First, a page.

God’s Things Take Time

God’s things take time. Often a lot of time.

I don’t like waiting. Especially for things that I deem “good.” Shouldn’t it follow that if I’m “good” and I ask God for a “good” thing, he should give it to me without delay? I think it should, but unfortunately, this doesn’t happen very often. Why is this? Why does God seem to withhold “good” things from his people? Why, at other times, does he wait so long to give his people the “good” things they desire?

It’s because God has bigger and better plans than we do. (Plans that include things like saving people from their sins; not just delivering us from our seemingly shabby circumstances.) And God works according to his own timetable to bring his plans to pass.

(It is beautiful to note, though, that his plans are often enacted in such a way that our desires are met in the course of time!)

Consider the story of Zechariah and Elizabeth. In Luke, this couple is described as, “righteous in God’s sight, living without blame according to all the commands and requirements of the Lord” (Luke 1:6). Wow! They were good people. And this righteous, obedient couple had a deep desire: they wanted to have a baby. For some reason, though, God chose to not allow them to have one- at least not on their timeline. This, unfortunately, caused Elizabeth to feel disgraced. (It’s likely1 that her neighbors were saying things like, “if she really were righteous, God would certainly have given her a child by now…” Of course, her neighbors were way off in their estimation of her, but God’s people and God’s ways are often misunderstood and misinterpreted.) So, as the years rolled by, they offered their prayers to God, followed his commands, and waited.

After a long time, when Zechariah was an “old man” and Elizabeth was “well along in years” (1:18), an angel appeared to Zechariah to let him know that good things were in the works. He told them that their “prayer [had] been heard” and that “Elizabeth [would] bear… a son” (1:13)! After many years of obedience to God’s law, combined with heart-felt prayer, God let this couple know a little glimpse of what was going on behind-the-scenes.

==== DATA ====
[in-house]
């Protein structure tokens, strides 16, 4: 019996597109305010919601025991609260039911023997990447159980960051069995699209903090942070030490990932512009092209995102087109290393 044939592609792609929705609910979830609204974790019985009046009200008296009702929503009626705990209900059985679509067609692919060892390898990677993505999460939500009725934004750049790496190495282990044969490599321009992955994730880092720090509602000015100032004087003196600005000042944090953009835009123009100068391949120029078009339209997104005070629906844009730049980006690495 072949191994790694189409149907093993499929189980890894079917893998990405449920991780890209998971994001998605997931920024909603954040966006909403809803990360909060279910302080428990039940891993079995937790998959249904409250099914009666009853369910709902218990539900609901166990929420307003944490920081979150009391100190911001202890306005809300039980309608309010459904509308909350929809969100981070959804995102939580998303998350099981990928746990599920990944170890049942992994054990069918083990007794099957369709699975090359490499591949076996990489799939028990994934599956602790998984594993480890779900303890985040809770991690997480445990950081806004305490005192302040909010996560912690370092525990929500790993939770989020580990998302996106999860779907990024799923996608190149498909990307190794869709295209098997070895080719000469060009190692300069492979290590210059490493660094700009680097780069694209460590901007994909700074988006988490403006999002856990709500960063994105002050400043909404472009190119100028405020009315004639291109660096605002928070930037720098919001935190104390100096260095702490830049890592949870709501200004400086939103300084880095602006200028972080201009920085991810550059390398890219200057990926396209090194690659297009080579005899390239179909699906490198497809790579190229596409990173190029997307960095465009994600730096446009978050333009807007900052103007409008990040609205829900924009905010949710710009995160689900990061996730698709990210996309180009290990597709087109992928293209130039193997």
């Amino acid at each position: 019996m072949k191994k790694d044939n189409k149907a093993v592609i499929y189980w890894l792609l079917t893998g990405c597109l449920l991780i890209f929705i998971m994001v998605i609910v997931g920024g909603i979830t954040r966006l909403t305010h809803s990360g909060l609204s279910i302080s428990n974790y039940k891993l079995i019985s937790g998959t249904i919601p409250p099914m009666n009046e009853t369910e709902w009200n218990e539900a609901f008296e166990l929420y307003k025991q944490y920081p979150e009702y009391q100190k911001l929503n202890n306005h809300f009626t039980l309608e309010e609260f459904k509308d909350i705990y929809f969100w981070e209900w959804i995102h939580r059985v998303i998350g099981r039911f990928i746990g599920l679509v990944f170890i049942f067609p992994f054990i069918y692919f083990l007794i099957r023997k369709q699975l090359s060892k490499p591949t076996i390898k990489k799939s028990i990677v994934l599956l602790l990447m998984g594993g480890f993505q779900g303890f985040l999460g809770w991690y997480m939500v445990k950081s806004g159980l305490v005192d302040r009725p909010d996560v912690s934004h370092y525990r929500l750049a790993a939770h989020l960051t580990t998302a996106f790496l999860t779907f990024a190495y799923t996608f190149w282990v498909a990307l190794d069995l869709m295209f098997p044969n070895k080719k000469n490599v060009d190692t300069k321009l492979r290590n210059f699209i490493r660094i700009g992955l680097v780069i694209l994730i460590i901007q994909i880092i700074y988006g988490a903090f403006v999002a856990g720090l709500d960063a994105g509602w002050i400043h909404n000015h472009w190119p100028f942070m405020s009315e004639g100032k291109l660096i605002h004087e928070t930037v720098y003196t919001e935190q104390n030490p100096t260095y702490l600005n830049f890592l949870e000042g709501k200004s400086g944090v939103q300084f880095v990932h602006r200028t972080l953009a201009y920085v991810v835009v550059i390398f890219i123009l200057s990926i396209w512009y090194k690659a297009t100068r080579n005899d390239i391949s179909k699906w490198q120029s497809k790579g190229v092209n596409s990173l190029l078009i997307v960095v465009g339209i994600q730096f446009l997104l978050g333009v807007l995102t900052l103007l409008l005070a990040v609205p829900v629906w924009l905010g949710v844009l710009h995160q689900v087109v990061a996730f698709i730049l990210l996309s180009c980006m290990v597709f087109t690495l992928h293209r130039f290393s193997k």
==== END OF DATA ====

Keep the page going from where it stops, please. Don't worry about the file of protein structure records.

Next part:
(We might assume, by default, that God was just testing them. And now, having passed the test, he was giving them the desires of their hearts. Interestingly, that’s only a small part of it. In fact, the bigger, more important reason God was granting their request was because the “time had come.” It was time for him to send his “beloved son” (3:22) into the world and his son needed a forerunner! God’s desires went so far beyond the good desires of this righteous couple.)

While giving Zechariah the promise of a son, the angel assured him, “there will be joy and delight for you” (1:14). But God had bigger plans for this child. There was more going on behind-the-scenes. He certainly wanted to bring joy to Zechariah and Elizabeth, but this child would do much more than that. In fact, John, as the boy would come to be called, would be used in a very special way in the story of redemption! He would be used by God to fill the role prophesied many years before by Malachi, the role of the “messenger” who would, “clear the way before [him]” (Malachi 3:1). He would be used to, “turn many of the children of Israel to the Lord their God… [to] go before him in the spirit and power of Elijah, to turn the hearts of fathers to their children, and the disobedient to the understanding of the righteous, to make ready for the Lord a prepared people” (1:16-17). Zechariah and Elizabeth’s son would be Jesus’ forerunner!

God was at work; and Zechariah and Elizabeth were chosen to be the parents of the Messiah’s forerunner. They were qualified for the task: they were righteous, obedient, patient, and full of faith. Yet God waited for the right moment to move his plan of redemption forward.

(Of course, if you know this story, you remember that Zechariah questioned the angel and became unable to speak until the child was born- but the child was born. Elizabeth, however, when she realized that she was pregnant, rejoiced, saying, “The Lord has done this for me. He has looked with favor in these days to take away my disgrace among the people” (Luke 1:25).)

About 40 weeks later, a baby boy was born. About 30 years after that, John began his ministry of “[preparing] the way of the Lord” (3:4). (And about 3 years after that, Jesus died on the cross to take away the sins of the world.)

So, why do good things often take so much time? It’s because God has bigger plans than we. And he is at work to bring about his plans to redeem a fallen humanity. If, in the enacting of his plans for saving sinners, we get to have the desire of our heart- praise the Lord! If, however, our desires do not factor into his plans, we persevere.

Are you waiting on God to do something in your life? Don’t give up.
Don’t lose faith. Don’t resort to disobedience. Don’t give up on prayer. And don’t grow discouraged if that “good” thing doesn’t come in this lifetime-  God’s goodness extends into eternity.

[1] Ὄνειδος, the word here translated “disgrace” means: “loss of standing connected with disparaging speech” BDAG, s.v. “ὄνειδος,” 711. https://accordance.bible/link/read/BDAG#16439

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